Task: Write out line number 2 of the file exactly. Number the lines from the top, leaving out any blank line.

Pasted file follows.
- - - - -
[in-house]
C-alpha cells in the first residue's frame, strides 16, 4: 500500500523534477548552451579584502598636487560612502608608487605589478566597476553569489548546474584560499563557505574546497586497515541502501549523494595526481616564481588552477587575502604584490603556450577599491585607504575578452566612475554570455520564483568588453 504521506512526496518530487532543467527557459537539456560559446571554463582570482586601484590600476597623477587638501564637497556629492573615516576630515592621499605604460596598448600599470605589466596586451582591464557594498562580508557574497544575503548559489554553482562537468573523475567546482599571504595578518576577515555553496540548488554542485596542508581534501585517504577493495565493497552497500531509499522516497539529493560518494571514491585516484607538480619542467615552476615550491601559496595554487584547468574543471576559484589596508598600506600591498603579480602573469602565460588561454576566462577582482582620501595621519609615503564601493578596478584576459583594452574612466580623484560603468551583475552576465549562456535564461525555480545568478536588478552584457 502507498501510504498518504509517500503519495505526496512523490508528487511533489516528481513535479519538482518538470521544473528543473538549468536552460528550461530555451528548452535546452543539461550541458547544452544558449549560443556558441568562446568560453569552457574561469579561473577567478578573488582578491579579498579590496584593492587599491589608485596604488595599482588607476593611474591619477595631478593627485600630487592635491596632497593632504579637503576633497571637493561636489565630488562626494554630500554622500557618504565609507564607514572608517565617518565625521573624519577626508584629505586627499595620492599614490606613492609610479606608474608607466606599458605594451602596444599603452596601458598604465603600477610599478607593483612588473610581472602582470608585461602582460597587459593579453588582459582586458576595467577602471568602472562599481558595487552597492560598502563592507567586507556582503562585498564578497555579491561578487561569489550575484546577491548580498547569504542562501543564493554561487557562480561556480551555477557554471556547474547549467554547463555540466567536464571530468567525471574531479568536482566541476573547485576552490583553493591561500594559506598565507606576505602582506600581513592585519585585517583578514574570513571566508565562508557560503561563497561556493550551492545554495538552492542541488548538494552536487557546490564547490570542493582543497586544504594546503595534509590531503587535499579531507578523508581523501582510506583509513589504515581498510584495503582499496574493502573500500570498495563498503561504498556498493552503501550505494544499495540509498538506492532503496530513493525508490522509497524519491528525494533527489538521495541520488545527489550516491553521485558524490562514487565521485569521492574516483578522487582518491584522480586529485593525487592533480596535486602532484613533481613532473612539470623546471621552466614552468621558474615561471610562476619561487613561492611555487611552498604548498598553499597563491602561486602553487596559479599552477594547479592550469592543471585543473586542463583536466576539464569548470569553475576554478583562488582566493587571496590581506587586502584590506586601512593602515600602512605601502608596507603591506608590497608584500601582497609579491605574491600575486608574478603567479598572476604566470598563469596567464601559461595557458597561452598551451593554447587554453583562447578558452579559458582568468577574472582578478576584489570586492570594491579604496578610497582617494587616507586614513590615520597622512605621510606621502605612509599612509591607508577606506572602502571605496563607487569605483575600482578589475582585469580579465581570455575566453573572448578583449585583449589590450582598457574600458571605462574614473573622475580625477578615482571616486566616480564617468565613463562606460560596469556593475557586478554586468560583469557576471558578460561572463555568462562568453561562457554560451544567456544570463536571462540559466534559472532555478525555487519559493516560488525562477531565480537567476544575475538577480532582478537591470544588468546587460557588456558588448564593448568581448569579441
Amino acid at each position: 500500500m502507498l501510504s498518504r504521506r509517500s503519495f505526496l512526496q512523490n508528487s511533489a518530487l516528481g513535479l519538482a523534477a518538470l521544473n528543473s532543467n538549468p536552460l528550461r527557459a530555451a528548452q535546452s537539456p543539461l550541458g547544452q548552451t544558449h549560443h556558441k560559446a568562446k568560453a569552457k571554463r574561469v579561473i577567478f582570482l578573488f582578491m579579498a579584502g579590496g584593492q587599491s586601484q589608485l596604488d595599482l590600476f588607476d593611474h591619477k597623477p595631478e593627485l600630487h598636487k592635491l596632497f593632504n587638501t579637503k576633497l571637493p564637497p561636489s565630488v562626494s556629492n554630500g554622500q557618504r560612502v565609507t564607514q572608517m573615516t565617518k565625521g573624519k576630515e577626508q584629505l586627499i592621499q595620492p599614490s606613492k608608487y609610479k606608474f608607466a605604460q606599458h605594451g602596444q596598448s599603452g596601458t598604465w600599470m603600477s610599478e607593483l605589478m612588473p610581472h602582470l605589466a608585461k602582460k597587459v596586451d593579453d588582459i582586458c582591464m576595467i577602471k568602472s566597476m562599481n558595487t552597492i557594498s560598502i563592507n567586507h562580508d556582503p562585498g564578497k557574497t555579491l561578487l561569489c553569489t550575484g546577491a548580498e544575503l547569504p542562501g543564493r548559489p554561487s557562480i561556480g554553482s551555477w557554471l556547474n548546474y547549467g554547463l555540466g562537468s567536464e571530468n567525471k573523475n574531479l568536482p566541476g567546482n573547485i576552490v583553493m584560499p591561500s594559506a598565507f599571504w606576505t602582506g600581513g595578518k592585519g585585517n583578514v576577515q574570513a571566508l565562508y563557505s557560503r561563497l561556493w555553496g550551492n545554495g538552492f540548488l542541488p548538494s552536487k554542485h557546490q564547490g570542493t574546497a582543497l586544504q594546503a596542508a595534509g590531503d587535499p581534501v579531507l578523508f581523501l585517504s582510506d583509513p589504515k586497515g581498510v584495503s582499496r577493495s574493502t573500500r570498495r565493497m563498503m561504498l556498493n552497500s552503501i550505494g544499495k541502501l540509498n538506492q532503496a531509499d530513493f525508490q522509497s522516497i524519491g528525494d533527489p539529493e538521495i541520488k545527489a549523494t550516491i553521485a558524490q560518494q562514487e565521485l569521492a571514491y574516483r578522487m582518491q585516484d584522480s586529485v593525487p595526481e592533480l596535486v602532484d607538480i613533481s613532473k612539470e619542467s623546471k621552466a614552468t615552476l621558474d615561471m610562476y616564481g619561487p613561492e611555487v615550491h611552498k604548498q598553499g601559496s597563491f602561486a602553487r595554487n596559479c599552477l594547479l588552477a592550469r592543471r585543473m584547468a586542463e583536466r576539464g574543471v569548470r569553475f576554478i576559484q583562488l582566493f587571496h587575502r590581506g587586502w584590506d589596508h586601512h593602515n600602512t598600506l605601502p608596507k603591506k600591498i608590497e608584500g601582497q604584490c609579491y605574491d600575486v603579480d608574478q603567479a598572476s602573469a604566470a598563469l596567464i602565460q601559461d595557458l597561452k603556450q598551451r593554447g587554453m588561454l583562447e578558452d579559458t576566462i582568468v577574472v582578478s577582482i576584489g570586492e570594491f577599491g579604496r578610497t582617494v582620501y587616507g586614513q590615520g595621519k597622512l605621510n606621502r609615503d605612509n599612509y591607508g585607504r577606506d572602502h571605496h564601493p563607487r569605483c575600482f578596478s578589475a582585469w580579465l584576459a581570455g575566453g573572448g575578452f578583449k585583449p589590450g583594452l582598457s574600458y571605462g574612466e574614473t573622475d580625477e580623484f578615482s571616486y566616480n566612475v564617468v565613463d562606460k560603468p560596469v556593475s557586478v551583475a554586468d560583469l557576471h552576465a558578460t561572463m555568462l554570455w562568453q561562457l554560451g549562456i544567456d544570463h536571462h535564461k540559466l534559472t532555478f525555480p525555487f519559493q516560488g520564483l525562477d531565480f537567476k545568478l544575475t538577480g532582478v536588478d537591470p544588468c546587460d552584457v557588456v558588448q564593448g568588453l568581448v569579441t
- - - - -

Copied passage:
C-alpha cells in the first residue's frame, strides 16, 4: 500500500523534477548552451579584502598636487560612502608608487605589478566597476553569489548546474584560499563557505574546497586497515541502501549523494595526481616564481588552477587575502604584490603556450577599491585607504575578452566612475554570455520564483568588453 504521506512526496518530487532543467527557459537539456560559446571554463582570482586601484590600476597623477587638501564637497556629492573615516576630515592621499605604460596598448600599470605589466596586451582591464557594498562580508557574497544575503548559489554553482562537468573523475567546482599571504595578518576577515555553496540548488554542485596542508581534501585517504577493495565493497552497500531509499522516497539529493560518494571514491585516484607538480619542467615552476615550491601559496595554487584547468574543471576559484589596508598600506600591498603579480602573469602565460588561454576566462577582482582620501595621519609615503564601493578596478584576459583594452574612466580623484560603468551583475552576465549562456535564461525555480545568478536588478552584457 502507498501510504498518504509517500503519495505526496512523490508528487511533489516528481513535479519538482518538470521544473528543473538549468536552460528550461530555451528548452535546452543539461550541458547544452544558449549560443556558441568562446568560453569552457574561469579561473577567478578573488582578491579579498579590496584593492587599491589608485596604488595599482588607476593611474591619477595631478593627485600630487592635491596632497593632504579637503576633497571637493561636489565630488562626494554630500554622500557618504565609507564607514572608517565617518565625521573624519577626508584629505586627499595620492599614490606613492609610479606608474608607466606599458605594451602596444599603452596601458598604465603600477610599478607593483612588473610581472602582470608585461602582460597587459593579453588582459582586458576595467577602471568602472562599481558595487552597492560598502563592507567586507556582503562585498564578497555579491561578487561569489550575484546577491548580498547569504542562501543564493554561487557562480561556480551555477557554471556547474547549467554547463555540466567536464571530468567525471574531479568536482566541476573547485576552490583553493591561500594559506598565507606576505602582506600581513592585519585585517583578514574570513571566508565562508557560503561563497561556493550551492545554495538552492542541488548538494552536487557546490564547490570542493582543497586544504594546503595534509590531503587535499579531507578523508581523501582510506583509513589504515581498510584495503582499496574493502573500500570498495563498503561504498556498493552503501550505494544499495540509498538506492532503496530513493525508490522509497524519491528525494533527489538521495541520488545527489550516491553521485558524490562514487565521485569521492574516483578522487582518491584522480586529485593525487592533480596535486602532484613533481613532473612539470623546471621552466614552468621558474615561471610562476619561487613561492611555487611552498604548498598553499597563491602561486602553487596559479599552477594547479592550469592543471585543473586542463583536466576539464569548470569553475576554478583562488582566493587571496590581506587586502584590506586601512593602515600602512605601502608596507603591506608590497608584500601582497609579491605574491600575486608574478603567479598572476604566470598563469596567464601559461595557458597561452598551451593554447587554453583562447578558452579559458582568468577574472582578478576584489570586492570594491579604496578610497582617494587616507586614513590615520597622512605621510606621502605612509599612509591607508577606506572602502571605496563607487569605483575600482578589475582585469580579465581570455575566453573572448578583449585583449589590450582598457574600458571605462574614473573622475580625477578615482571616486566616480564617468565613463562606460560596469556593475557586478554586468560583469557576471558578460561572463555568462562568453561562457554560451544567456544570463536571462540559466534559472532555478525555487519559493516560488525562477531565480537567476544575475538577480532582478537591470544588468546587460557588456558588448564593448568581448569579441